FOR IMMEDIATE RELEASE
New report examines problems, causes of growing congestion, outlines next steps crucial to address mounting problem
PHILADELPHIA (February 28, 2018) – It’s a growing cause of frustration for anyone taking public transit walking, bicycling or driving in Center City: congestion. Blocked intersections, gridlocked streets, trucks parked in travel and bike lanes -- and the resulting stress and anger -- have become more daily occurrences for anyone trying to navigate the downtown grid.
Is this chaotic ballet the result of bad habits of local residents, or the fate of all cities that have come back to life? If this is a manageable problem, whose job is it to set things right? And how do we do that?
A new research report from Central Philadelphia Transportation Management Association/Center City District, Keep Philadelphia Moving, is an effort to start the conversation about traffic congestion, focusing on why it occurs, how it is (or isn’t) currently being managed, and what Philadelphia can do differently to improve conditions that are frustrating, occasionally dangerous and an emerging challenge to the city’s long-term vitality and attractiveness.
“This is a problem of abundance, rather than a problem of scarcity: Increases in employment, residents, visitors and shoppers have all generated more intensive use of Center City’s streets and sidewalks,” Center City District President and CEO Paul R. Levy said. “While traffic congestion in many other cities is worse, few gauge their frustration with traffic based on how much worse it may be elsewhere. We measure against how it used to be here. So, enhanced, well-funded and proactive management is essential to prevent this problem from escalating further.”
Philadelphia’s challenges are compounded by DNA we inherit from William Penn’s 1682 plan: namely, a very walkable downtown with narrow roadways compared to most North American cities. The revival in Center City in the last 30 years has created an unprecedented density of development: taller office towers; more hotels; expanding health care and educational institutions; conversion of parking lots and older industrial and office buildings to residential use; and new retail, restaurant, entertainment, cultural and tourist destinations. Yet, parking and traffic regulations in the central business district remain essentially unchanged from the era when Center City was a 9-to-5 downtown with little more than two daily rush-hour peaks to navigate.
Compounding the congestion from private automobiles and taxis stopping in travel lanes for pickups and dropoffs are the increasing numbers of both delivery trucks and ride-sharing vehicles. Despite the common refrain from drivers that they are only stopping “for a minute,” these minutes compound to create a ripple effect of congestion that lasts far longer than the infraction itself. Meanwhile, in the absence of a dedicated platoon of traffic police, there is effectively no enforcement of block the box regulations, violations of which can quickly back up traffic for blocks in all directions.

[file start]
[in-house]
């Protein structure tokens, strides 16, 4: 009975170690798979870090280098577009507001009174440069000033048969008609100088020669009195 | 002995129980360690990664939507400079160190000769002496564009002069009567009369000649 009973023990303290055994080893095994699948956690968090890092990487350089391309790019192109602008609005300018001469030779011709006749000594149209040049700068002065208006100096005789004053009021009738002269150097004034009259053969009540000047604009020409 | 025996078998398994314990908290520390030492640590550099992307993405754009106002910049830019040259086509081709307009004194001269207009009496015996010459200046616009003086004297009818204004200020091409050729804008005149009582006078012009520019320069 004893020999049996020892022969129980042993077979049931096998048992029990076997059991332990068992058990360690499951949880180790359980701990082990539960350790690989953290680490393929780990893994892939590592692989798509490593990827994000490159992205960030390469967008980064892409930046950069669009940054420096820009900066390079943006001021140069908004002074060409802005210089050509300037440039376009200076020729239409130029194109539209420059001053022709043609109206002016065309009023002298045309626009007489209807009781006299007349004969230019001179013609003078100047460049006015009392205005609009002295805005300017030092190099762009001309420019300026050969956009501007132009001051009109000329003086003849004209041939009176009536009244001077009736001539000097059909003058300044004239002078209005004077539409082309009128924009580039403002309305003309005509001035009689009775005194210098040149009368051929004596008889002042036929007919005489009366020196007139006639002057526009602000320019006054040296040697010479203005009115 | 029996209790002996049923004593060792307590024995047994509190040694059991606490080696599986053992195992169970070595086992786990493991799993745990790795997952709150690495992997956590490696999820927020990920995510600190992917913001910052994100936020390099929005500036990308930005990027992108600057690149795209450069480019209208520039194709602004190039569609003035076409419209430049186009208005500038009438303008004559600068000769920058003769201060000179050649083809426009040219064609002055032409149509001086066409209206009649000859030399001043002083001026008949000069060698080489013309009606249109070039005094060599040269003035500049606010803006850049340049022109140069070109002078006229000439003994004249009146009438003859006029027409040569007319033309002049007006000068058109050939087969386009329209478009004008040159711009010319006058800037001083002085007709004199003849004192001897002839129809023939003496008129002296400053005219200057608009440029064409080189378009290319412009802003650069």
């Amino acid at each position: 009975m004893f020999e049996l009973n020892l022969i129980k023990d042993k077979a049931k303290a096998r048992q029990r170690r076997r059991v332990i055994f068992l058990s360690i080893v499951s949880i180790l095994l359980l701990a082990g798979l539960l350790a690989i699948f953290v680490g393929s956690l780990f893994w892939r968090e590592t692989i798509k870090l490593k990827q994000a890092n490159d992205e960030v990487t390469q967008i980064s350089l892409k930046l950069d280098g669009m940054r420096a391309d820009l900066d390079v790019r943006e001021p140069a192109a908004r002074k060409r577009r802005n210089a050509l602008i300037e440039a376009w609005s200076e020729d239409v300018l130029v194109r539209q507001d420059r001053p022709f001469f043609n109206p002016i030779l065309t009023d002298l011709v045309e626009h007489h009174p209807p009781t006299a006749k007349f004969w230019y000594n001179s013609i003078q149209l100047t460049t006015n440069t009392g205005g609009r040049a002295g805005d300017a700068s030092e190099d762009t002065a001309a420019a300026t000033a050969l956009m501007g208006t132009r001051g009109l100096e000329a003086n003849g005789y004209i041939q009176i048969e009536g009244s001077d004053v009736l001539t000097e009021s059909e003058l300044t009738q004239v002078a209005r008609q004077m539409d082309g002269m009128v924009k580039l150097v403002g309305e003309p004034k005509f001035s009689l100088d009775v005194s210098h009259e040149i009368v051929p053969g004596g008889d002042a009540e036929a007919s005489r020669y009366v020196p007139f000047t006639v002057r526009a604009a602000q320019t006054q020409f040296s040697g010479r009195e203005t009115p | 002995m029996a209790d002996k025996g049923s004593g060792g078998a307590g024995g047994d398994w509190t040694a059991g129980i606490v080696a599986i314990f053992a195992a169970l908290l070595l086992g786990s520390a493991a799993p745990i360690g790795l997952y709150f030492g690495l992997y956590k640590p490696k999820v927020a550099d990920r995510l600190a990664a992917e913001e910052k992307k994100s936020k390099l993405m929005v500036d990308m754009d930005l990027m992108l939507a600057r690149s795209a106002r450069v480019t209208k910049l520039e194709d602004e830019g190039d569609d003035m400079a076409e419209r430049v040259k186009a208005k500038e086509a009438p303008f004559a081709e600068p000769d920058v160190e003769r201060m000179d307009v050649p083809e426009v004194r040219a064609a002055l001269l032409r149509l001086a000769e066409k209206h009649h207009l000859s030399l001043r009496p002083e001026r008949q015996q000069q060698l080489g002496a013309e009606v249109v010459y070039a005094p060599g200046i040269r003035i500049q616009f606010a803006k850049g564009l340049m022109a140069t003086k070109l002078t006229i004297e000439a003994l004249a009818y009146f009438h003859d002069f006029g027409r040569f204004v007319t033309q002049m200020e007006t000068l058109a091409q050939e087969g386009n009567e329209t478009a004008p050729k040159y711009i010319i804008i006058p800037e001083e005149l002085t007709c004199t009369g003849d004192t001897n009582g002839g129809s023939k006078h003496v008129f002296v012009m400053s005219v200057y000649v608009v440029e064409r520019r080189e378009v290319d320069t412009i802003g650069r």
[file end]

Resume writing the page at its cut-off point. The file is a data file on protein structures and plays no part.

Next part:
This congestion also makes travel increasingly more challenging for bicyclists and pedestrians, who are navigating the streets of Center City in greater numbers than ever before. Since the CCD began automated counting of pedestrians in 2011, the number of people walking on Walnut and Chestnut, west of Broad has risen by 15%. Compared to a 2013 post-recession nadir of pedestrian traffic, 2017 counts are up by a full 31%. Moreover, the volume of pedestrians in crosswalks can conflict with turning vehicles that impede through-traffic, given how intersections are currently configured.
Beyond the logistics challenge of moving people most effectively on the downtown grid, the report also examines Philadelphia’s underfunded and fragmented system of agencies involved in managing the city’s streets and sidewalks. Who determines the allocation of space on the roadway between private vehicles, buses, bicycles and delivery vehicles? Who then establishes, posts and enforces the corresponding regulations? Are they adequately staffed and funded to carry out the task? The answers to those questions are difficult to answer in Philadelphia, which has long lacked the type of integrated and well funded Department of Transportation that exists in many of the cities with authority over all departments and agencies required to minimize congestion on streets.
The report recommends that Philadelphia better coordinate the multiple modes that make a city a success – walking, cycling, automobiles, buses and delivery vehicles. It suggests that more funding be devoted to the basics of roadway repair, to education and enforcement and to the technologies and infrastructure used by the most competitive 21st century cities.
To see the 16-page report, accompanied by a wealth of statistics, charts and graphics, visit www.centercityphila.org/research-reports/2018congestion .
The Center City District, a private-sector organization dedicated to making Center City Philadelphia clean, safe and attractive, is committed to maintaining Center City’s competitive edge as a regional employment center, a quality place to live, and a premier regional destination for dining, shopping and cultural attractions. Find us at www.centercityphila.org and on Facebook and Twitter.